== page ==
The following article first appeared in the ACSM Bulletin, No. 238, April, 2009, pp. 10–12. This was the year after the 2007-8 recession, precipitated by the collapse of mortgage-backed securities, really got serious.


Why Does Surveying Exist?

N.W.J. Hazelton


It is always sensible to be aware of the reasons for an organization or institution’s existence. In ‘normal’ times, focusing on the organization’s core principles is one of the requirements for a successful transition from good to great (part of the Hedgehog Concept: Collins, 2001). In economically straitened times, a focus on the raisons d’être can be critical to survival.

So it seems an opportune time to ask: Why does Surveying Exist? What is its purpose?

In this context, we can focus on ‘Surveying’ being the broader profession or discipline, covering a wide range of individuals, organizations and activities. We can leave the question of why specific professional organizations exist for another time.

We should also think about surveying globally. It is a global profession, so it should be dealing with fundamental social/environmental/physical problems that occur all over the planet. What are these problems, and do they help define the reasons why surveying exists?

This was the second paper that looked at previous surveying revolutions, then went on to look at the current revolution.


The Surveying Revolution of 1550-1650: Implications for the Current Geospatial Revolution — Part II


In a previous paper (Hazelton, 2012), the Surveying Revolution of 1550-1650 was discussed. This discussion is continued in this paper, with an attempt to find parallels between that revolution and the current Geospatial Revolution that started around 1950. The current revolution should be considered the fourth revolution, and it has stronger parallels to the third, especially with regard to timing, than the first two.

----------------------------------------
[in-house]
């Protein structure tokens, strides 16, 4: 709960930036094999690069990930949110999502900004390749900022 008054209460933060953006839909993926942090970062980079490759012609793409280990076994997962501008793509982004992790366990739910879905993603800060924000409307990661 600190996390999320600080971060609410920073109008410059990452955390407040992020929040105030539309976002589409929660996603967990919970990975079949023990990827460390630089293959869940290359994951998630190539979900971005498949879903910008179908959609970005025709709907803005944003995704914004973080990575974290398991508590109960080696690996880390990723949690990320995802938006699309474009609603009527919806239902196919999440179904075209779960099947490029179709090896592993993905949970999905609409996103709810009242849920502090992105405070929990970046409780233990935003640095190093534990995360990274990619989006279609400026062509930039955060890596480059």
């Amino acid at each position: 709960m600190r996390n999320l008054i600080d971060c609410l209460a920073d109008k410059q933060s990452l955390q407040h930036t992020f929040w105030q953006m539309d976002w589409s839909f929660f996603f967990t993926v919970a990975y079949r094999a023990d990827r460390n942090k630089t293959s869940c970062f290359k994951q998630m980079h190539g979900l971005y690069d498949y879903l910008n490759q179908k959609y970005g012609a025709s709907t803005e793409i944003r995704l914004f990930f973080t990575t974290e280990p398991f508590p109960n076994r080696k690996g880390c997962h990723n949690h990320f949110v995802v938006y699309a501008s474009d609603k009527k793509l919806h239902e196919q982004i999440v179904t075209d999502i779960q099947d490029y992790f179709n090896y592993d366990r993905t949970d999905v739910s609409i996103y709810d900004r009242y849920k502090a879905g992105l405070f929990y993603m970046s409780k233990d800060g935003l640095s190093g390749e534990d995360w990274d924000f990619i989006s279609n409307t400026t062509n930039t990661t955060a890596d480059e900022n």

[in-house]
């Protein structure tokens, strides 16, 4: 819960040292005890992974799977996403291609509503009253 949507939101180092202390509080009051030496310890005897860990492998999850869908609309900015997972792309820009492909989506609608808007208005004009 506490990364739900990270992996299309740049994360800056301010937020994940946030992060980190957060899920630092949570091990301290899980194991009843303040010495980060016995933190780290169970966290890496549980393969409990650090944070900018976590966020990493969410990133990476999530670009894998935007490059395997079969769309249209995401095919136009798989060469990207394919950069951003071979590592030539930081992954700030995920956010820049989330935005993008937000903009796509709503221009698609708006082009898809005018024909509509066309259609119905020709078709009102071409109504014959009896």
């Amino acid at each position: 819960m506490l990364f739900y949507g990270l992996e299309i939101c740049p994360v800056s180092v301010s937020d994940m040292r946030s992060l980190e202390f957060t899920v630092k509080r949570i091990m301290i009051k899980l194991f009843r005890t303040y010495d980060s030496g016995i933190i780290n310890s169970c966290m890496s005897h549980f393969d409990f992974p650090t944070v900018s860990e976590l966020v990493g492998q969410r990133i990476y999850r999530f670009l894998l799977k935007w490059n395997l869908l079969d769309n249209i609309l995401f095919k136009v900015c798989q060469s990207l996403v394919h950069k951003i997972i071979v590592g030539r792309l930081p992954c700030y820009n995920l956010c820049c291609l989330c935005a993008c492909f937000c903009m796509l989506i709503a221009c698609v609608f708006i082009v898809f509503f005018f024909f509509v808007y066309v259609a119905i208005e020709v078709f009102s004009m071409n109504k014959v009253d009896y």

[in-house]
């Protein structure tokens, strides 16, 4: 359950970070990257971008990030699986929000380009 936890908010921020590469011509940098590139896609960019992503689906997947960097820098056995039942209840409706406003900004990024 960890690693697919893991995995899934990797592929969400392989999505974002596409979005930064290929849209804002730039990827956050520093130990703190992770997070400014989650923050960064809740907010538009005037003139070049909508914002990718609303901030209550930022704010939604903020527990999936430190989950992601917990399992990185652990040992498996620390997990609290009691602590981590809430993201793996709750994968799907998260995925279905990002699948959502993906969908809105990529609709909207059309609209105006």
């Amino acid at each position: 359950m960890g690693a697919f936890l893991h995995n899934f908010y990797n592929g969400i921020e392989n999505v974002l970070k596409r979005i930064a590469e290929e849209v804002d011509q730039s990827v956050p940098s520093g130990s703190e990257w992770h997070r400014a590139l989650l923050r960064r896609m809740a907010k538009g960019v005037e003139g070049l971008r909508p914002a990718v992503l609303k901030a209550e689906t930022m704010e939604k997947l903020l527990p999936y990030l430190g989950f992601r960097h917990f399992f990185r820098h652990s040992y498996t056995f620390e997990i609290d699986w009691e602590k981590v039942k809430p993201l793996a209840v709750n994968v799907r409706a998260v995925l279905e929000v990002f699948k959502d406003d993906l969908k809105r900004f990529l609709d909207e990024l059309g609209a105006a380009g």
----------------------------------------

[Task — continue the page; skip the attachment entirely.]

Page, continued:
The critical point of revolutions has little to do with technology, methods and theory, than with how people see their world, i.e., how they think. The hunter-gatherer society had no conception of the life of a farmer, and little social structure to deal with having to change to that lifestyle. Similarly, the arrival of industrial society was extremely difficult for the agriculturally oriented people involved: Blake’s apparent description of early factories as “these dark Satanic Mills” was not an idle poetic construction. Today, as the Industrial Age changes into something else, our thinking is often stuck in what worked for the Industrial Age, not for the current situation. This is not surprising, because we have little other experience. As Industrial Age institutions become increasingly dysfunctional in new circumstances, Industrial Age thinking will not fix things.

While the nature of a new geospatial worldview cannot be discerned at present, there are indications about some of the important attributes of what might drive that worldview. These are presented and discussed in this paper.